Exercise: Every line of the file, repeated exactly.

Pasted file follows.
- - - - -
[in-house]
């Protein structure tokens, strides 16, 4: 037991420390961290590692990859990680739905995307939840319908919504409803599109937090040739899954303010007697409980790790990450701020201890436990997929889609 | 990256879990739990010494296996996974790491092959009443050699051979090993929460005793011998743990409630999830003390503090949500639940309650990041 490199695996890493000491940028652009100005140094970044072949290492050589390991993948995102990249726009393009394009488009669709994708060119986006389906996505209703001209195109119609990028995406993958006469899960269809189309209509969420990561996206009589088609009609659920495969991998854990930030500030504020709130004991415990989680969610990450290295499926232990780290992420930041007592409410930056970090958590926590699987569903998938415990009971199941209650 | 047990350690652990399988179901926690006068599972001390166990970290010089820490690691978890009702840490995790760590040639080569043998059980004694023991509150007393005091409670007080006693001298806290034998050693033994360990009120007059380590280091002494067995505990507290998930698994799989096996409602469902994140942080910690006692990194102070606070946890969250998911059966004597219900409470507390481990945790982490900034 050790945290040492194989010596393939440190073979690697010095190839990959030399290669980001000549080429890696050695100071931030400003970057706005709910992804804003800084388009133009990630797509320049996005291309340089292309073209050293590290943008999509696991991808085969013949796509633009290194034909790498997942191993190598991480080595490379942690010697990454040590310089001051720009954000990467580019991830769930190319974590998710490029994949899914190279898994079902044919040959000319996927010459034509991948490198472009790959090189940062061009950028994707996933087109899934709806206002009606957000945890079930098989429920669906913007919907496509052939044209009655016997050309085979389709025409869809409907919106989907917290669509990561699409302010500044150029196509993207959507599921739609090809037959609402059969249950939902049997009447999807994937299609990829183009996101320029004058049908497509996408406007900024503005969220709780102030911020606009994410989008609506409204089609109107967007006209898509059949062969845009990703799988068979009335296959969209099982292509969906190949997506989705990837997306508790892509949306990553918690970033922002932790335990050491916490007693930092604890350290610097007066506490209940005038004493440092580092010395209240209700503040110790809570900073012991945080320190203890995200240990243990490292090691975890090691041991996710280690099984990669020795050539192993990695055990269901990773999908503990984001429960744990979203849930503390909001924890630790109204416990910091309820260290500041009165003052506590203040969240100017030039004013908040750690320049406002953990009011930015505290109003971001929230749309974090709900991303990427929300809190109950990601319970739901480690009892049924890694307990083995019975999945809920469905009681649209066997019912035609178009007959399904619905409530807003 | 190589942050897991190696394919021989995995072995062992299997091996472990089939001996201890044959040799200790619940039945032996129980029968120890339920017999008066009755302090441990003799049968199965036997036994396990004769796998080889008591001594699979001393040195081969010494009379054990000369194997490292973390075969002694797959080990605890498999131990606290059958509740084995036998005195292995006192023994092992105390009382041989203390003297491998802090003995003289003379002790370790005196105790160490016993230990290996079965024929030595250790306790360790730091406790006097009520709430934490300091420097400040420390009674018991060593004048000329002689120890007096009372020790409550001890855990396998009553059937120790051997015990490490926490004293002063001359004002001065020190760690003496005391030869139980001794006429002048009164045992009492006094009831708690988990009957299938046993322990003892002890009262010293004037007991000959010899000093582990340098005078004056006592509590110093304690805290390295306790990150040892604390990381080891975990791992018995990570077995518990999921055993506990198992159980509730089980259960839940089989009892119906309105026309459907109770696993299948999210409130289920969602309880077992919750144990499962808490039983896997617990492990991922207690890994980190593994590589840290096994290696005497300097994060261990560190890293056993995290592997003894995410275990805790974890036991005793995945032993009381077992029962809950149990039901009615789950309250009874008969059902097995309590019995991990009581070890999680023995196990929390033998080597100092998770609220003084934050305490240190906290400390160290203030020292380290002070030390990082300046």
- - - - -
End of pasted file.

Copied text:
[in-house]
């Protein structure tokens, strides 16, 4: 037991420390961290590692990859990680739905995307939840319908919504409803599109937090040739899954303010007697409980790790990450701020201890436990997929889609 | 990256879990739990010494296996996974790491092959009443050699051979090993929460005793011998743990409630999830003390503090949500639940309650990041 490199695996890493000491940028652009100005140094970044072949290492050589390991993948995102990249726009393009394009488009669709994708060119986006389906996505209703001209195109119609990028995406993958006469899960269809189309209509969420990561996206009589088609009609659920495969991998854990930030500030504020709130004991415990989680969610990450290295499926232990780290992420930041007592409410930056970090958590926590699987569903998938415990009971199941209650 | 047990350690652990399988179901926690006068599972001390166990970290010089820490690691978890009702840490995790760590040639080569043998059980004694023991509150007393005091409670007080006693001298806290034998050693033994360990009120007059380590280091002494067995505990507290998930698994799989096996409602469902994140942080910690006692990194102070606070946890969250998911059966004597219900409470507390481990945790982490900034 050790945290040492194989010596393939440190073979690697010095190839990959030399290669980001000549080429890696050695100071931030400003970057706005709910992804804003800084388009133009990630797509320049996005291309340089292309073209050293590290943008999509696991991808085969013949796509633009290194034909790498997942191993190598991480080595490379942690010697990454040590310089001051720009954000990467580019991830769930190319974590998710490029994949899914190279898994079902044919040959000319996927010459034509991948490198472009790959090189940062061009950028994707996933087109899934709806206002009606957000945890079930098989429920669906913007919907496509052939044209009655016997050309085979389709025409869809409907919106989907917290669509990561699409302010500044150029196509993207959507599921739609090809037959609402059969249950939902049997009447999807994937299609990829183009996101320029004058049908497509996408406007900024503005969220709780102030911020606009994410989008609506409204089609109107967007006209898509059949062969845009990703799988068979009335296959969209099982292509969906190949997506989705990837997306508790892509949306990553918690970033922002932790335990050491916490007693930092604890350290610097007066506490209940005038004493440092580092010395209240209700503040110790809570900073012991945080320190203890995200240990243990490292090691975890090691041991996710280690099984990669020795050539192993990695055990269901990773999908503990984001429960744990979203849930503390909001924890630790109204416990910091309820260290500041009165003052506590203040969240100017030039004013908040750690320049406002953990009011930015505290109003971001929230749309974090709900991303990427929300809190109950990601319970739901480690009892049924890694307990083995019975999945809920469905009681649209066997019912035609178009007959399904619905409530807003 | 190589942050897991190696394919021989995995072995062992299997091996472990089939001996201890044959040799200790619940039945032996129980029968120890339920017999008066009755302090441990003799049968199965036997036994396990004769796998080889008591001594699979001393040195081969010494009379054990000369194997490292973390075969002694797959080990605890498999131990606290059958509740084995036998005195292995006192023994092992105390009382041989203390003297491998802090003995003289003379002790370790005196105790160490016993230990290996079965024929030595250790306790360790730091406790006097009520709430934490300091420097400040420390009674018991060593004048000329002689120890007096009372020790409550001890855990396998009553059937120790051997015990490490926490004293002063001359004002001065020190760690003496005391030869139980001794006429002048009164045992009492006094009831708690988990009957299938046993322990003892002890009262010293004037007991000959010899000093582990340098005078004056006592509590110093304690805290390295306790990150040892604390990381080891975990791992018995990570077995518990999921055993506990198992159980509730089980259960839940089989009892119906309105026309459907109770696993299948999210409130289920969602309880077992919750144990499962808490039983896997617990492990991922207690890994980190593994590589840290096994290696005497300097994060261990560190890293056993995290592997003894995410275990805790974890036991005793995945032993009381077992029962809950149990039901009615789950309250009874008969059902097995309590019995991990009581070890999680023995196990929390033998080597100092998770609220003084934050305490240190906290400390160290203030020292380290002070030390990082300046």